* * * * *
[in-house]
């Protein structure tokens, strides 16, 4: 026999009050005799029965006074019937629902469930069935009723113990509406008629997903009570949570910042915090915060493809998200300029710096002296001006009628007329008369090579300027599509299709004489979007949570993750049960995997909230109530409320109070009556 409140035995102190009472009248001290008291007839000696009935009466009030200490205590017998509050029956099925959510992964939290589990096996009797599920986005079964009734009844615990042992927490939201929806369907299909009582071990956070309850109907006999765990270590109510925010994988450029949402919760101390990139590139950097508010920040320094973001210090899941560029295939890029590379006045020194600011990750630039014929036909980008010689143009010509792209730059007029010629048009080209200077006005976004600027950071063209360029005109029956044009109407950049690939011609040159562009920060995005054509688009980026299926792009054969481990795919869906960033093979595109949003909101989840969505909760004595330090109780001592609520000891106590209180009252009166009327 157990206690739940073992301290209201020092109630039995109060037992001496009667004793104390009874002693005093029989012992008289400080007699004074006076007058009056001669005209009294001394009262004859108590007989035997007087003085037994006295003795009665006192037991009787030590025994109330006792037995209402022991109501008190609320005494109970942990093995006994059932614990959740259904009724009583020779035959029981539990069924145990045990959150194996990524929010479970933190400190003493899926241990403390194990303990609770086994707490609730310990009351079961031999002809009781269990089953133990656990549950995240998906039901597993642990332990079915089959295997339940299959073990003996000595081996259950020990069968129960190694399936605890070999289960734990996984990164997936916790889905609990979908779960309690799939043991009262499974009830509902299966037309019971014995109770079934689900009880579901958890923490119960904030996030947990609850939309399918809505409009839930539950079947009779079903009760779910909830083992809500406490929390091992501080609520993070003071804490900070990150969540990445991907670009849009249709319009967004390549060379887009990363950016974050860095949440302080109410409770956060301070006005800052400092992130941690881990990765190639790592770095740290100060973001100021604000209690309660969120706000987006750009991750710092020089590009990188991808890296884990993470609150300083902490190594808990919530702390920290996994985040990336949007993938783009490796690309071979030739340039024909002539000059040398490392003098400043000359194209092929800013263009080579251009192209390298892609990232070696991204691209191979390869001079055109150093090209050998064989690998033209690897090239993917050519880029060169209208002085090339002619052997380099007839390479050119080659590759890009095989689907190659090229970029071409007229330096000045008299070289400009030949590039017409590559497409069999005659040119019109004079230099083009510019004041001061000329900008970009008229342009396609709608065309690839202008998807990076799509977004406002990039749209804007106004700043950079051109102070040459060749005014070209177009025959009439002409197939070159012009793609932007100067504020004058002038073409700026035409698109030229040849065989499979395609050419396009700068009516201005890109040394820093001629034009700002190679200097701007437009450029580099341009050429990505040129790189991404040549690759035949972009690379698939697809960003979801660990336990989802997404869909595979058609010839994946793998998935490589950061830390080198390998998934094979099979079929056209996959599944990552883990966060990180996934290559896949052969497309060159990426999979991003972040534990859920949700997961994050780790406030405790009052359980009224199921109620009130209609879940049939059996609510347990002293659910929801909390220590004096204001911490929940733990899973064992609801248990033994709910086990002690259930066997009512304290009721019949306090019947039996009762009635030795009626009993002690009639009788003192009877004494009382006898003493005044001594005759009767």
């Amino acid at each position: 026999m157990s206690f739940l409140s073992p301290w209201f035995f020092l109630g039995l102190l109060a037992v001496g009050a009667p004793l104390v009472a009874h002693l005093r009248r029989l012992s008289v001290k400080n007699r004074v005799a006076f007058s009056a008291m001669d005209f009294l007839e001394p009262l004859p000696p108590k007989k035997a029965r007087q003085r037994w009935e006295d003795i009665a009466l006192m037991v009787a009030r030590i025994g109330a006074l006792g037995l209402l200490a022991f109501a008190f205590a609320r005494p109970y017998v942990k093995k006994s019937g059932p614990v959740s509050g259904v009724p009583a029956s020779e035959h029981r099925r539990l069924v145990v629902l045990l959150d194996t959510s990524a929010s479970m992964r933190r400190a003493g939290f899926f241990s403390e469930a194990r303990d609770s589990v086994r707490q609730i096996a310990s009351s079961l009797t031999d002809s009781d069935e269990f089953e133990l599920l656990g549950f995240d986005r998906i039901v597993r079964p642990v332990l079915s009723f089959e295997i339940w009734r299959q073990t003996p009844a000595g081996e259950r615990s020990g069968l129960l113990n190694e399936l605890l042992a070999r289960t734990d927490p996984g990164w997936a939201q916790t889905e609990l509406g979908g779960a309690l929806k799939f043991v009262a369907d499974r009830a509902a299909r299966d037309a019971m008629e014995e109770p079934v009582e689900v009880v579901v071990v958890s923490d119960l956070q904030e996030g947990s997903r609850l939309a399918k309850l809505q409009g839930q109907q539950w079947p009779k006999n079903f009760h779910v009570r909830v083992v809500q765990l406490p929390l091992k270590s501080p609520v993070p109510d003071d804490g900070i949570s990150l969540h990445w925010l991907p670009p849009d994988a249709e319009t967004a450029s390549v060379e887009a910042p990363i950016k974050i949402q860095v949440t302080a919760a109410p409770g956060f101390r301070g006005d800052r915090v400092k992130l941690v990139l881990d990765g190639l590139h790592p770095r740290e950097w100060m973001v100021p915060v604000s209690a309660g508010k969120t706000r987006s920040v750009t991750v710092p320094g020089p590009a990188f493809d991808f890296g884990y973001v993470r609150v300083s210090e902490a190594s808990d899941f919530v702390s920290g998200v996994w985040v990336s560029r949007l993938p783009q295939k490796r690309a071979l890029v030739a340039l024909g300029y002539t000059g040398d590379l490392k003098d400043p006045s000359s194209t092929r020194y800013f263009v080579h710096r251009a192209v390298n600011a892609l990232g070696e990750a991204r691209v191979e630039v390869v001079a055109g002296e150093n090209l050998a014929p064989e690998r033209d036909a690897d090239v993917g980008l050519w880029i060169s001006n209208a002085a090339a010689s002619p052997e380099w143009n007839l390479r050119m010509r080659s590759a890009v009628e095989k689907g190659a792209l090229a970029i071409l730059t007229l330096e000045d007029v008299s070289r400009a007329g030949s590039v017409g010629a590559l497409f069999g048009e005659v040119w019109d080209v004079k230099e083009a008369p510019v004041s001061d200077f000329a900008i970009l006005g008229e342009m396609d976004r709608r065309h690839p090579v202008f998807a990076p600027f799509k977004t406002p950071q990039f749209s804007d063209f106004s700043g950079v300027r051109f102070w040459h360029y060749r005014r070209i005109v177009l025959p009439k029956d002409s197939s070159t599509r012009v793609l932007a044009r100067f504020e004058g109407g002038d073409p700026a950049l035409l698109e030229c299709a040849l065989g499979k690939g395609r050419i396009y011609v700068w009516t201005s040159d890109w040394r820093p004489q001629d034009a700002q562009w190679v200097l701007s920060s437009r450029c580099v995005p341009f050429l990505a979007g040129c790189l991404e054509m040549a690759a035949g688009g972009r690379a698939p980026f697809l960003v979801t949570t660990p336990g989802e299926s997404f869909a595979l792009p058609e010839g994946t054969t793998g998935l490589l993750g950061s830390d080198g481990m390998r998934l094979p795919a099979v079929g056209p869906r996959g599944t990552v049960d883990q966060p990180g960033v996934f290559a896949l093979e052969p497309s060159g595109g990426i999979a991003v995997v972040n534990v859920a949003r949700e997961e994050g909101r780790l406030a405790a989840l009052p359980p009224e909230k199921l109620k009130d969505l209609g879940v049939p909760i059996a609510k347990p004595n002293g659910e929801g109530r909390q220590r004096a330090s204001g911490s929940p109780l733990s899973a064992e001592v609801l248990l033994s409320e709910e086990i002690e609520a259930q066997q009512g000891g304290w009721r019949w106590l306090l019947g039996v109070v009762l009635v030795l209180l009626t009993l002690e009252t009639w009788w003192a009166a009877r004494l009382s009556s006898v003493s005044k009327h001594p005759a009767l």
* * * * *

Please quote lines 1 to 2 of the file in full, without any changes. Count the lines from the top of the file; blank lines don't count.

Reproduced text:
[in-house]
């Protein structure tokens, strides 16, 4: 026999009050005799029965006074019937629902469930069935009723113990509406008629997903009570949570910042915090915060493809998200300029710096002296001006009628007329008369090579300027599509299709004489979007949570993750049960995997909230109530409320109070009556 409140035995102190009472009248001290008291007839000696009935009466009030200490205590017998509050029956099925959510992964939290589990096996009797599920986005079964009734009844615990042992927490939201929806369907299909009582071990956070309850109907006999765990270590109510925010994988450029949402919760101390990139590139950097508010920040320094973001210090899941560029295939890029590379006045020194600011990750630039014929036909980008010689143009010509792209730059007029010629048009080209200077006005976004600027950071063209360029005109029956044009109407950049690939011609040159562009920060995005054509688009980026299926792009054969481990795919869906960033093979595109949003909101989840969505909760004595330090109780001592609520000891106590209180009252009166009327 157990206690739940073992301290209201020092109630039995109060037992001496009667004793104390009874002693005093029989012992008289400080007699004074006076007058009056001669005209009294001394009262004859108590007989035997007087003085037994006295003795009665006192037991009787030590025994109330006792037995209402022991109501008190609320005494109970942990093995006994059932614990959740259904009724009583020779035959029981539990069924145990045990959150194996990524929010479970933190400190003493899926241990403390194990303990609770086994707490609730310990009351079961031999002809009781269990089953133990656990549950995240998906039901597993642990332990079915089959295997339940299959073990003996000595081996259950020990069968129960190694399936605890070999289960734990996984990164997936916790889905609990979908779960309690799939043991009262499974009830509902299966037309019971014995109770079934689900009880579901958890923490119960904030996030947990609850939309399918809505409009839930539950079947009779079903009760779910909830083992809500406490929390091992501080609520993070003071804490900070990150969540990445991907670009849009249709319009967004390549060379887009990363950016974050860095949440302080109410409770956060301070006005800052400092992130941690881990990765190639790592770095740290100060973001100021604000209690309660969120706000987006750009991750710092020089590009990188991808890296884990993470609150300083902490190594808990919530702390920290996994985040990336949007993938783009490796690309071979030739340039024909002539000059040398490392003098400043000359194209092929800013263009080579251009192209390298892609990232070696991204691209191979390869001079055109150093090209050998064989690998033209690897090239993917050519880029060169209208002085090339002619052997380099007839390479050119080659590759890009095989689907190659090229970029071409007229330096000045008299070289400009030949590039017409590559497409069999005659040119019109004079230099083009510019004041001061000329900008970009008229342009396609709608065309690839202008998807990076799509977004406002990039749209804007106004700043950079051109102070040459060749005014070209177009025959009439002409197939070159012009793609932007100067504020004058002038073409700026035409698109030229040849065989499979395609050419396009700068009516201005890109040394820093001629034009700002190679200097701007437009450029580099341009050429990505040129790189991404040549690759035949972009690379698939697809960003979801660990336990989802997404869909595979058609010839994946793998998935490589950061830390080198390998998934094979099979079929056209996959599944990552883990966060990180996934290559896949052969497309060159990426999979991003972040534990859920949700997961994050780790406030405790009052359980009224199921109620009130209609879940049939059996609510347990002293659910929801909390220590004096204001911490929940733990899973064992609801248990033994709910086990002690259930066997009512304290009721019949306090019947039996009762009635030795009626009993002690009639009788003192009877004494009382006898003493005044001594005759009767």